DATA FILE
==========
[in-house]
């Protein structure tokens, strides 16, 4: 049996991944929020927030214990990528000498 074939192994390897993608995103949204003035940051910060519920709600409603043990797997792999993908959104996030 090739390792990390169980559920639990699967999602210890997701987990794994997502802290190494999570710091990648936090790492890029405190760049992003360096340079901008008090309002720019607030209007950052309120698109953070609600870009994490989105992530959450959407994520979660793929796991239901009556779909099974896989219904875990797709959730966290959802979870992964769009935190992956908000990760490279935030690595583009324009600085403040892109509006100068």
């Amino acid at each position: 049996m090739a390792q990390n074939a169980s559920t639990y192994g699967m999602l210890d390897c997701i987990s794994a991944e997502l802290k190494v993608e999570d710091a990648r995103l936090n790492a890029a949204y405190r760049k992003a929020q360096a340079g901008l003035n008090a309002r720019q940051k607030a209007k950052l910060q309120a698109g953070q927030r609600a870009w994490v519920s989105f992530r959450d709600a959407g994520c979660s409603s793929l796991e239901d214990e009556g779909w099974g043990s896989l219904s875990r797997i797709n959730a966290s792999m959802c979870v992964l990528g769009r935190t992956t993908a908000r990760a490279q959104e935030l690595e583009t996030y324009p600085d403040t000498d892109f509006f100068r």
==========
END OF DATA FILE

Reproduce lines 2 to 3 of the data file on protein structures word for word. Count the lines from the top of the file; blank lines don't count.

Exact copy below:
């Protein structure tokens, strides 16, 4: 049996991944929020927030214990990528000498 074939192994390897993608995103949204003035940051910060519920709600409603043990797997792999993908959104996030 090739390792990390169980559920639990699967999602210890997701987990794994997502802290190494999570710091990648936090790492890029405190760049992003360096340079901008008090309002720019607030209007950052309120698109953070609600870009994490989105992530959450959407994520979660793929796991239901009556779909099974896989219904875990797709959730966290959802979870992964769009935190992956908000990760490279935030690595583009324009600085403040892109509006100068």
């Amino acid at each position: 049996m090739a390792q990390n074939a169980s559920t639990y192994g699967m999602l210890d390897c997701i987990s794994a991944e997502l802290k190494v993608e999570d710091a990648r995103l936090n790492a890029a949204y405190r760049k992003a929020q360096a340079g901008l003035n008090a309002r720019q940051k607030a209007k950052l910060q309120a698109g953070q927030r609600a870009w994490v519920s989105f992530r959450d709600a959407g994520c979660s409603s793929l796991e239901d214990e009556g779909w099974g043990s896989l219904s875990r797997i797709n959730a966290s792999m959802c979870v992964l990528g769009r935190t992956t993908a908000r990760a490279q959104e935030l690595e583009t996030y324009p600085d403040t000498d892109f509006f100068r």